But please, Steeler Nation, don’t come to me with your tales of “The Hardest Super Bowl Road Ever”. The seeds may say that, but the last two coaches you beat hadn’t won a playoff game in this millennium and were both having their jobs questioned the last few seasons. The last two quarterbacks you beat had combined to win one playoff game coming into this postseason. And most importantly – oh, so most importantly – you avoided the champions on your way to Detroit, and while not your fault as you must only beat who you play, it leaves a sour taste in the neutral football fan’s mind when the crown wasn’t pulled from the icy, cold hands of Bill Belichick.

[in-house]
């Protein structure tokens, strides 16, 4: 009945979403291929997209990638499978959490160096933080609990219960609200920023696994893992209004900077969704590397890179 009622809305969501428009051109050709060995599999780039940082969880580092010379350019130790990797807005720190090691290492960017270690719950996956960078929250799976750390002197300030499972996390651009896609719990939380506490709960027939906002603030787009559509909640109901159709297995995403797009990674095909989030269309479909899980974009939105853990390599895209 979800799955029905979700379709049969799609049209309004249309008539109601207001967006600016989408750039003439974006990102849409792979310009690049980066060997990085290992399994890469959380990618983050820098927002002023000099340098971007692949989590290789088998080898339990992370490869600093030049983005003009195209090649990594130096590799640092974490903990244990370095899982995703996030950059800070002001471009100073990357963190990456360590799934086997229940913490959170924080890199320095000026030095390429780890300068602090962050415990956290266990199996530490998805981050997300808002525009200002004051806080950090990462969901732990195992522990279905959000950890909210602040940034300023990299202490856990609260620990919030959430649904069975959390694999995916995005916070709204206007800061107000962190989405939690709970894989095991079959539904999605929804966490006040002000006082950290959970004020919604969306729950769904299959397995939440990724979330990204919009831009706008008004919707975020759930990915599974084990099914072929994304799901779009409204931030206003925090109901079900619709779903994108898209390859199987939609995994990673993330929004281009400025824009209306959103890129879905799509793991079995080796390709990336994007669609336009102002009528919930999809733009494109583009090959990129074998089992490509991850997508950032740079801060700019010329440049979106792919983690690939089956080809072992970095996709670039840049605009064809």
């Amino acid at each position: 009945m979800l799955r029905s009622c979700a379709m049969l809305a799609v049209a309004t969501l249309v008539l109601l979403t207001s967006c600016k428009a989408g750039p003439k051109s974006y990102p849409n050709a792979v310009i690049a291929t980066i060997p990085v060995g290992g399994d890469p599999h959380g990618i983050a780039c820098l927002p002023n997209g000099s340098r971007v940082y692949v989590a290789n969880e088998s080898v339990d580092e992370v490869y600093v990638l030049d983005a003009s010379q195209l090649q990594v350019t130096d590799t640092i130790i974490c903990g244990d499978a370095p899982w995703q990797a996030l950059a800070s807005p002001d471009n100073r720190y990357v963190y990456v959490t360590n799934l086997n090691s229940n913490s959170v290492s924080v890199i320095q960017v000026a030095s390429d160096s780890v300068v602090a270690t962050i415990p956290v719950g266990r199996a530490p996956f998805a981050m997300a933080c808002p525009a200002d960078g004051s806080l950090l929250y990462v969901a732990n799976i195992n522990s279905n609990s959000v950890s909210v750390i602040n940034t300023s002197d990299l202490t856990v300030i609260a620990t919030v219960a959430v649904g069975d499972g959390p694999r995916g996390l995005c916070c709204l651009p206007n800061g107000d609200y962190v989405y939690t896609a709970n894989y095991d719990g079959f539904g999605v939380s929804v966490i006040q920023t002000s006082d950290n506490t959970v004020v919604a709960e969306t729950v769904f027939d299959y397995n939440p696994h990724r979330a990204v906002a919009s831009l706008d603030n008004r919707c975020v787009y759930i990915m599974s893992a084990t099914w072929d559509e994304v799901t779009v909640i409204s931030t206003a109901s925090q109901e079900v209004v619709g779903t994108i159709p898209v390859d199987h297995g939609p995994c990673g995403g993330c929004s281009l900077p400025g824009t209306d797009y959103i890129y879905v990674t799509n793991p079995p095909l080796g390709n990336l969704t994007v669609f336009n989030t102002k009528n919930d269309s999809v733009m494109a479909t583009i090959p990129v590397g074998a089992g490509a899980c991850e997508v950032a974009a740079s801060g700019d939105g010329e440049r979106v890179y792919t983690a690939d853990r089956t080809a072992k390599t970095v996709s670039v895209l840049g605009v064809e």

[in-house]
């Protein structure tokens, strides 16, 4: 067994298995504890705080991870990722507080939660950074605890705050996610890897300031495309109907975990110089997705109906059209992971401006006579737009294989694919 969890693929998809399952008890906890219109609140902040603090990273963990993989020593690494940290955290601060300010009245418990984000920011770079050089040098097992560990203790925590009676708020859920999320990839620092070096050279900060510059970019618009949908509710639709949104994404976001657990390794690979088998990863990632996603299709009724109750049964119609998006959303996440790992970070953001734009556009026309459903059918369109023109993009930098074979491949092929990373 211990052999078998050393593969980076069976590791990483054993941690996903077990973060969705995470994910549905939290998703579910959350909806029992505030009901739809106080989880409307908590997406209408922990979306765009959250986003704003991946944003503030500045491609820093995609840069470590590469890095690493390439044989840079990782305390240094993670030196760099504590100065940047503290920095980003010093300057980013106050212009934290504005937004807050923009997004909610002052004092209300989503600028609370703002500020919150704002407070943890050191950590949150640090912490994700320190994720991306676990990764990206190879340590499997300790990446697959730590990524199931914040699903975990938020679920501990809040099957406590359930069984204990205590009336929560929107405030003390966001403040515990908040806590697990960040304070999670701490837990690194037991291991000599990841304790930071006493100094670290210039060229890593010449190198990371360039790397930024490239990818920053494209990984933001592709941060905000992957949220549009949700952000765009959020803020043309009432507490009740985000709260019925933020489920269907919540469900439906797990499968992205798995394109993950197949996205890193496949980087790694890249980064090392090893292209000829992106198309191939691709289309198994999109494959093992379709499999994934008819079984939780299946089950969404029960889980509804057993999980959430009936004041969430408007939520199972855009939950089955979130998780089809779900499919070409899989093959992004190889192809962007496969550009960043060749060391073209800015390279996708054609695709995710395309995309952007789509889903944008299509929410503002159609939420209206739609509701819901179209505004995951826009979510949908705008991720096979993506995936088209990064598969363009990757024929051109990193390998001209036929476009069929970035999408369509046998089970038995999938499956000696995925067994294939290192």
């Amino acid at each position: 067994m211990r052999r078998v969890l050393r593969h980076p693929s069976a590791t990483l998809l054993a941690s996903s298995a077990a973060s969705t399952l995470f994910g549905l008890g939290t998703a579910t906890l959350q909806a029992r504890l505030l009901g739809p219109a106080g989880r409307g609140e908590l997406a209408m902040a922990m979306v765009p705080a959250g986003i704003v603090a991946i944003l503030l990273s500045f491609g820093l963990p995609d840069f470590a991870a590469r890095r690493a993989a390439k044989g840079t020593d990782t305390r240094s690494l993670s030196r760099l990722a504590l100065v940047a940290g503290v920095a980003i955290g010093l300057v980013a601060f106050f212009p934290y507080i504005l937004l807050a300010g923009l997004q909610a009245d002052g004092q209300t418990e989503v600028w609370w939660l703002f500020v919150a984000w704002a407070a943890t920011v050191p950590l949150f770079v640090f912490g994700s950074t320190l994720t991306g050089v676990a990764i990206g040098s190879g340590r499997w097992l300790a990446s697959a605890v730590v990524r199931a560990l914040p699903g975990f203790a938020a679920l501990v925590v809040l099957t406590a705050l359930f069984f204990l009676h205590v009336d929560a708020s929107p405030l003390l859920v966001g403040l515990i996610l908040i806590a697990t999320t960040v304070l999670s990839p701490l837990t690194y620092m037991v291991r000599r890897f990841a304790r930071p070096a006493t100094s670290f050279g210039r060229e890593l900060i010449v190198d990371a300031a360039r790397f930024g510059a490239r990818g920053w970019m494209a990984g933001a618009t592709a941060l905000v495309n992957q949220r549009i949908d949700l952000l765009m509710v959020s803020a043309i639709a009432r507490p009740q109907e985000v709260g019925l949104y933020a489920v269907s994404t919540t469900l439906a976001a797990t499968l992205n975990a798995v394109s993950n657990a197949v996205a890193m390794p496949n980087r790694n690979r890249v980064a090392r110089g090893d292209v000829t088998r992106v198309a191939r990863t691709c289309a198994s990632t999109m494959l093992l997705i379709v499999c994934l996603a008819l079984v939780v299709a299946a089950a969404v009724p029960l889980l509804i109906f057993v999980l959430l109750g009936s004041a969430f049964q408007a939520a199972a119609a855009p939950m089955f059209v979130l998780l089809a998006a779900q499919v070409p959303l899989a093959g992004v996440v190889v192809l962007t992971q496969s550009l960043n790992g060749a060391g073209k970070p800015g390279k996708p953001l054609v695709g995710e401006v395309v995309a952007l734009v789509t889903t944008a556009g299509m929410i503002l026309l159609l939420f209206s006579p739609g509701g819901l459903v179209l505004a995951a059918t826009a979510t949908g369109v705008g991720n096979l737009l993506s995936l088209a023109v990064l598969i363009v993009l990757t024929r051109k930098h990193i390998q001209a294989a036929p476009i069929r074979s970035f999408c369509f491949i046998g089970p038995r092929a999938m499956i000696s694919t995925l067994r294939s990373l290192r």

But this season is over, and outside of the Steel City, it will soon be forgotten, much like the Ravens/Giants and Bucs/Raiders games of yesteryear. Considering I spend most of my time in South Bend, I don’t have to deal with the obnoxious fumes of black and gold, so that’s a pleasant gift, but I’m not looking forward to the first time everyone is together and I have to hear the war stories of Steeler greatness.
But for now, I tip my hat to the Steelers, who made some sensationally big plays in the biggest of games. We’ll breakdown the rest of the Super Bowl at a later time – what exactly Seattle’s offense was doing, and of course, the commercials – but for now, we’ll just let it soak in across the nation that the Pittsburgh Steelers, after a 25-year wait, are again the champions of the NFL. And more importantly, for the rest of the NFL fanbase whose glad this snoozer of a season is over….